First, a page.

No secret, unexpected, flaring Iridium satellites in this picture – just lots of traffic into LAX. Welcome to my world!

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ISS Pass – October 05th

When last we saw our plucky hero, he had seen the ISS pass that faded into an orbital sunset right above his head and was urging everyone in SoCal and adjoining regions to watch this ISS pass tonight:

Image from

Click on the image to see it gloriously full-sized.

One of my best to date I believe. The sky was a little bit brighter than last night (being closer to sunset) so I switched to 4-second exposures instead of 5-seconds. I had my setup location correct in respect to the point where the ISS rose up from the horizon, so it came up in that gap between the trees and thus saw it about a minute earlier. In addition, I had a good (i.e., lucky) guess on where the top of the frame was, so the final frame was perfect and I didn’t shoot any additional frames beyond that and waste time going to my second setup position.

It only took 28 seconds to fold the tripod, run down the little hill in the front yard in the dark without tripping and splooting and dying, cross the street, set the tripod back up, and start shooting toward the west. Not bad, decent planning.

The big question I had here was whether or not I would get the final shot showing the ISS fading into orbital sunset.

I did! This crop of that last image just before the ISS went behind the trees (already fading due to the view through the smog and haze and bright lights of downtown Los Angeles and the beautiful San Fernando Valley) clearly shows it turning orange and fading in brightness over that four seconds.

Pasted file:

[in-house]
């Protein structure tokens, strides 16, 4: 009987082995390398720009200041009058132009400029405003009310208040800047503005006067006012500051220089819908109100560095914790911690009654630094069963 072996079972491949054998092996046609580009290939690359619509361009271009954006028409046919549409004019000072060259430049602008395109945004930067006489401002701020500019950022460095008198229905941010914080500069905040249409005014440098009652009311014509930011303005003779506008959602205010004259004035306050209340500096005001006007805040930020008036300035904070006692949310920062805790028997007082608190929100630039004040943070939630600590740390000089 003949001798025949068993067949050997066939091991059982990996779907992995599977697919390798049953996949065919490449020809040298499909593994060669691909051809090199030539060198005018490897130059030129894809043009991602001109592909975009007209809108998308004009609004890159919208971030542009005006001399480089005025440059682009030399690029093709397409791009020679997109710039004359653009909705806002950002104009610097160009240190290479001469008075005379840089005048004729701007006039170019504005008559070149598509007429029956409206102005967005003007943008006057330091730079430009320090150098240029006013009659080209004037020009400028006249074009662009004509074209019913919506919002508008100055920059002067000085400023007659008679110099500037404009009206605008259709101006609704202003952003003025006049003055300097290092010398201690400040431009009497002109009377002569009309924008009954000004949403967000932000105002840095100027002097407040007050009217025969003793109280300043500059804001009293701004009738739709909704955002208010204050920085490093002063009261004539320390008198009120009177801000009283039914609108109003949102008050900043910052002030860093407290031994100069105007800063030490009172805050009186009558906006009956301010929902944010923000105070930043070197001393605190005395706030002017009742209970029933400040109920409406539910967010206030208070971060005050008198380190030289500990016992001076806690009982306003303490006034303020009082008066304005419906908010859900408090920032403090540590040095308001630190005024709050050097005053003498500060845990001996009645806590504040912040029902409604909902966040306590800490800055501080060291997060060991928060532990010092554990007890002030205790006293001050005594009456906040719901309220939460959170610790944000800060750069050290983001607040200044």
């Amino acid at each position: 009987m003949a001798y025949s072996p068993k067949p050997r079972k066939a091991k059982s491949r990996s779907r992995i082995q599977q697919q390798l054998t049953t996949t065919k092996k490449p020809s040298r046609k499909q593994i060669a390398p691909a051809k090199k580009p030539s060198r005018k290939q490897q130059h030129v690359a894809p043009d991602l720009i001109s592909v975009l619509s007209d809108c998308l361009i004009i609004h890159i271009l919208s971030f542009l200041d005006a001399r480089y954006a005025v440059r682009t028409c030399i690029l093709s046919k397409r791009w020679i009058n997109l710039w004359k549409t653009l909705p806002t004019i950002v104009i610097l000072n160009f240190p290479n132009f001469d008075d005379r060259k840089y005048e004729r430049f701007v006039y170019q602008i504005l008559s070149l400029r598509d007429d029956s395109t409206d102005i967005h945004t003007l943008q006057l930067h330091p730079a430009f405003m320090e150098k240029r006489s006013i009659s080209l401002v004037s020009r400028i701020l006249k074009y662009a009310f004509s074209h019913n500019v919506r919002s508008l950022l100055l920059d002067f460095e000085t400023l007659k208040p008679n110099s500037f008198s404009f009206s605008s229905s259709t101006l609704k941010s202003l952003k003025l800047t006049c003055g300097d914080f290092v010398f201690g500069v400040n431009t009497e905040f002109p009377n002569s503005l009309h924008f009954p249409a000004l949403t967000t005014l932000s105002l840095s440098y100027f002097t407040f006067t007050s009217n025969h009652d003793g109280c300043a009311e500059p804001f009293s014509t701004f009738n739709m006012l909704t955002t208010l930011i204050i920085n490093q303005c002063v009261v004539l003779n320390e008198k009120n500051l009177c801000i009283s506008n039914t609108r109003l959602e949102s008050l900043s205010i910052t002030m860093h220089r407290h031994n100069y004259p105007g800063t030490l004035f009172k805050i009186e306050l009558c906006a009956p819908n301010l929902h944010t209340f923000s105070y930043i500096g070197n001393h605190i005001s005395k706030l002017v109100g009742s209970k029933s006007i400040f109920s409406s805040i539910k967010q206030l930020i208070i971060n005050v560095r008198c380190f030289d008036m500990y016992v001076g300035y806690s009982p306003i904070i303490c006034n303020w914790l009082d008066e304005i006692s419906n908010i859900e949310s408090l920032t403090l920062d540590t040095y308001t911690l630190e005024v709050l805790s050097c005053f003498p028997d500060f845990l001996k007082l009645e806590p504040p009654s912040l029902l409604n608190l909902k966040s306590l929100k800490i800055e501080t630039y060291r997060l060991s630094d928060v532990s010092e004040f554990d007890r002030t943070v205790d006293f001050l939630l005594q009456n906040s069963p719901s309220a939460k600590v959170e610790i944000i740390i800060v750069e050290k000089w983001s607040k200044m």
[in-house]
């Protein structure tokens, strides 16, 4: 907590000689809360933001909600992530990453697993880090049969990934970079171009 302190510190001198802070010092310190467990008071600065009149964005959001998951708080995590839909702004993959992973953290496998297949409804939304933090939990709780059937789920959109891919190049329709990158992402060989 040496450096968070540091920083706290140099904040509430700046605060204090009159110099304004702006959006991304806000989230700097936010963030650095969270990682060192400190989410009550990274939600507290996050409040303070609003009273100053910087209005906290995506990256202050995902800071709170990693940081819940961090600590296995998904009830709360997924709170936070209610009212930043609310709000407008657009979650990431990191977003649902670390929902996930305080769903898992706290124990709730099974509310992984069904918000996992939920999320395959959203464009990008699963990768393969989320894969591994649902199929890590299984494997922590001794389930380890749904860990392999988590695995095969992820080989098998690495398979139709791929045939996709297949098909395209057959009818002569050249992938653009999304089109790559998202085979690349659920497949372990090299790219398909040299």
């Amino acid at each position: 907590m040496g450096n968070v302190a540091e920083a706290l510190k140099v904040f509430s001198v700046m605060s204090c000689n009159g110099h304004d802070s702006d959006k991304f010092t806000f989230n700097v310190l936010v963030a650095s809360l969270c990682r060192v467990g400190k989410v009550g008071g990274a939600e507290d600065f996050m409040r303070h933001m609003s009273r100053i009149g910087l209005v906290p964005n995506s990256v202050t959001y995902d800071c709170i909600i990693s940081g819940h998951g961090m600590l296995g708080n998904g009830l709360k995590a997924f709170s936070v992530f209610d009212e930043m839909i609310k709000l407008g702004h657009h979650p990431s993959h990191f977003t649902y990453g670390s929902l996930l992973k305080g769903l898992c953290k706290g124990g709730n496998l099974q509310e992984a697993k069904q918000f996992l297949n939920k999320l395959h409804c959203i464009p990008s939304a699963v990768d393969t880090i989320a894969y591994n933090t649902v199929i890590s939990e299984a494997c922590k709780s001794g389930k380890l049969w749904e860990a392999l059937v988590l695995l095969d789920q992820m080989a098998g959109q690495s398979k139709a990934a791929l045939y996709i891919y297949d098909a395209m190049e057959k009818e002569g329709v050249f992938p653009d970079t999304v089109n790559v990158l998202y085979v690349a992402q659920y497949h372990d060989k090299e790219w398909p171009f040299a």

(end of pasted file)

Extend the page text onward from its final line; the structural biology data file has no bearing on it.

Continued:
Then it was a sprint back to the front yard to go looking for the Dragon spacecraft with Crew-5, astronauts from the US, Japan, and Russia, which launched this morning. Unfortunately, I was thinking their flight profile would be similar to a Soyuz launch, where the Soyuz reaches orbit pretty close to the ISS and catches up over just a couple of hours. That was a bad assumption.


This is the SpaceX “Follow Dragon” site and, assuming it’s fairly accurate, when I had just seen the ISS come over and was expecting Dragon to be right behind, Dragon was actually over southern China, on a path toward northern Japan and Alaska.

But wait…

They have to be in the same orbital plane, which means that Dragon will be over SoCal in about 25 to 30 minutes. Right?

So I went out at the appointed time…

…as Dragon was supposed to be coming up on the San Francisco area and headed right toward SoCal.

I kept shooting pictures until…

…ISS was supposed to be well to our south, off of Baja.

Did I ever see the Dragon? Nope, no sign of it. On the other hand, there was a very bright moon, a little haze for all of that moonlight to reflect off of, and the Dragon is much smaller than the ISS and doesn’t have any of the HUGE solar panels that the ISS has and thus is much dimmer.

Maybe the photos showed what the eye couldn’t see? Nope. No joy.

So enjoy the photos of the ISS pass, and go to to put in your location and see when the ISS (or other satellites) will pass through your skies.

Finally, if you’re curious, on the first big picture above, look for the Big Dipper at the bottom, just above the trees, then follow the “pointer” stars at the end of the “bowl” to see that one star that’s a dot, not a streak. That’s Polaris, the North Star, and it’s a dot and all of the other stars are streaks because the Earth is spinning. Polaris never moves because it’s directly above the pole, but all of the other stars will show longer and longer streaks the further out they are from Polaris, because they move in the sky more as the Earth spins.

In the second big picture above, the really bright “star” at the bottom left between the trees is Jupiter, and that huge glare on the right side is the Moon.